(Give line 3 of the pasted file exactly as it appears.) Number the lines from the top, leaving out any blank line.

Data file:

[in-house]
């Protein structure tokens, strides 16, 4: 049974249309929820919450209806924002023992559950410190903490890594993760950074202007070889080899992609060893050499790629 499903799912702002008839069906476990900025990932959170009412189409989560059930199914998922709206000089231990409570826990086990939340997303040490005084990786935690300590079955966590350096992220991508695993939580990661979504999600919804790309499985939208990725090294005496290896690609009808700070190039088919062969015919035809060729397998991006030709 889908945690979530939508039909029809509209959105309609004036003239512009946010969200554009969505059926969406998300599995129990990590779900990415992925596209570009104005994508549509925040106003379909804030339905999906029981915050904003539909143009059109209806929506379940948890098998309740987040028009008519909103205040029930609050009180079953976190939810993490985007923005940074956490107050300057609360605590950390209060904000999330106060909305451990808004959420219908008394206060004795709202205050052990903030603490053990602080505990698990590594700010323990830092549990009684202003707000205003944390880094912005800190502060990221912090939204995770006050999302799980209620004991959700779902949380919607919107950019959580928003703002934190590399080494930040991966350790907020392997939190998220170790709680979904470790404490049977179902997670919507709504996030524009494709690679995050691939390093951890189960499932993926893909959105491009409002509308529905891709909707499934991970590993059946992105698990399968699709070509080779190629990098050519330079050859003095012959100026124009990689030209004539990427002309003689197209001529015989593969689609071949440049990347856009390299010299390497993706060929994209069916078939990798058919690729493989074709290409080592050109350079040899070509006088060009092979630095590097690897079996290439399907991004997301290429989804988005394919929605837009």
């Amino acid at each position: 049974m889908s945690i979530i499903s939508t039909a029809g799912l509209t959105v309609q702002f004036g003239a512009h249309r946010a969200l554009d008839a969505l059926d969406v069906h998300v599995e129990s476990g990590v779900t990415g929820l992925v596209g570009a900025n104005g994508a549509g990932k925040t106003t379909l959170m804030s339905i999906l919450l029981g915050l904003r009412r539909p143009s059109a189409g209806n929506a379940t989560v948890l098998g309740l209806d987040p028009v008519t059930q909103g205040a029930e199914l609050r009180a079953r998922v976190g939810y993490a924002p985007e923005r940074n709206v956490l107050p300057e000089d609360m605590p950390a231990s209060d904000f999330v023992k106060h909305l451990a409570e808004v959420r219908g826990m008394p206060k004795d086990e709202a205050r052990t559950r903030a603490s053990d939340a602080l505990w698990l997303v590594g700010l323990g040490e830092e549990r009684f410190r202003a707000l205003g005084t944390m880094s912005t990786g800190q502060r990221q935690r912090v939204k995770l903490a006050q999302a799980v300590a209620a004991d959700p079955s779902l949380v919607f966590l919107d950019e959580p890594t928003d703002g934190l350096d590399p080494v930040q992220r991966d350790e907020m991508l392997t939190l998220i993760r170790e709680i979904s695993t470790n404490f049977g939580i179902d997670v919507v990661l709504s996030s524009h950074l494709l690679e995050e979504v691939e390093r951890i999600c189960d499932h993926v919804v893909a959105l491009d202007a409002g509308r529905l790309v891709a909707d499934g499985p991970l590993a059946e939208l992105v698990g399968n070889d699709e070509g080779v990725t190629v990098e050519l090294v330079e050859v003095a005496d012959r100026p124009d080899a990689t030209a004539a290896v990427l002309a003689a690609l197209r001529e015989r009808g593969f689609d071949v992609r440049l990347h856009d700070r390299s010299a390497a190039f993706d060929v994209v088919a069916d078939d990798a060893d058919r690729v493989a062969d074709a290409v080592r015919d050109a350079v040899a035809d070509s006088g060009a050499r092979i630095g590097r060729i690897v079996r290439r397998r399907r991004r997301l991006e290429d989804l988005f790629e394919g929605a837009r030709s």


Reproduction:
């Amino acid at each position: 049974m889908s945690i979530i499903s939508t039909a029809g799912l509209t959105v309609q702002f004036g003239a512009h249309r946010a969200l554009d008839a969505l059926d969406v069906h998300v599995e129990s476990g990590v779900t990415g929820l992925v596209g570009a900025n104005g994508a549509g990932k925040t106003t379909l959170m804030s339905i999906l919450l029981g915050l904003r009412r539909p143009s059109a189409g209806n929506a379940t989560v948890l098998g309740l209806d987040p028009v008519t059930q909103g205040a029930e199914l609050r009180a079953r998922v976190g939810y993490a924002p985007e923005r940074n709206v956490l107050p300057e000089d609360m605590p950390a231990s209060d904000f999330v023992k106060h909305l451990a409570e808004v959420r219908g826990m008394p206060k004795d086990e709202a205050r052990t559950r903030a603490s053990d939340a602080l505990w698990l997303v590594g700010l323990g040490e830092e549990r009684f410190r202003a707000l205003g005084t944390m880094s912005t990786g800190q502060r990221q935690r912090v939204k995770l903490a006050q999302a799980v300590a209620a004991d959700p079955s779902l949380v919607f966590l919107d950019e959580p890594t928003d703002g934190l350096d590399p080494v930040q992220r991966d350790e907020m991508l392997t939190l998220i993760r170790e709680i979904s695993t470790n404490f049977g939580i179902d997670v919507v990661l709504s996030s524009h950074l494709l690679e995050e979504v691939e390093r951890i999600c189960d499932h993926v919804v893909a959105l491009d202007a409002g509308r529905l790309v891709a909707d499934g499985p991970l590993a059946e939208l992105v698990g399968n070889d699709e070509g080779v990725t190629v990098e050519l090294v330079e050859v003095a005496d012959r100026p124009d080899a990689t030209a004539a290896v990427l002309a003689a690609l197209r001529e015989r009808g593969f689609d071949v992609r440049l990347h856009d700070r390299s010299a390497a190039f993706d060929v994209v088919a069916d078939d990798a060893d058919r690729v493989a062969d074709a290409v080592r015919d050109a350079v040899a035809d070509s006088g060009a050499r092979i630095g590097r060729i690897v079996r290439r397998r399907r991004r997301l991006e290429d989804l988005f790629e394919g929605a837009r030709s």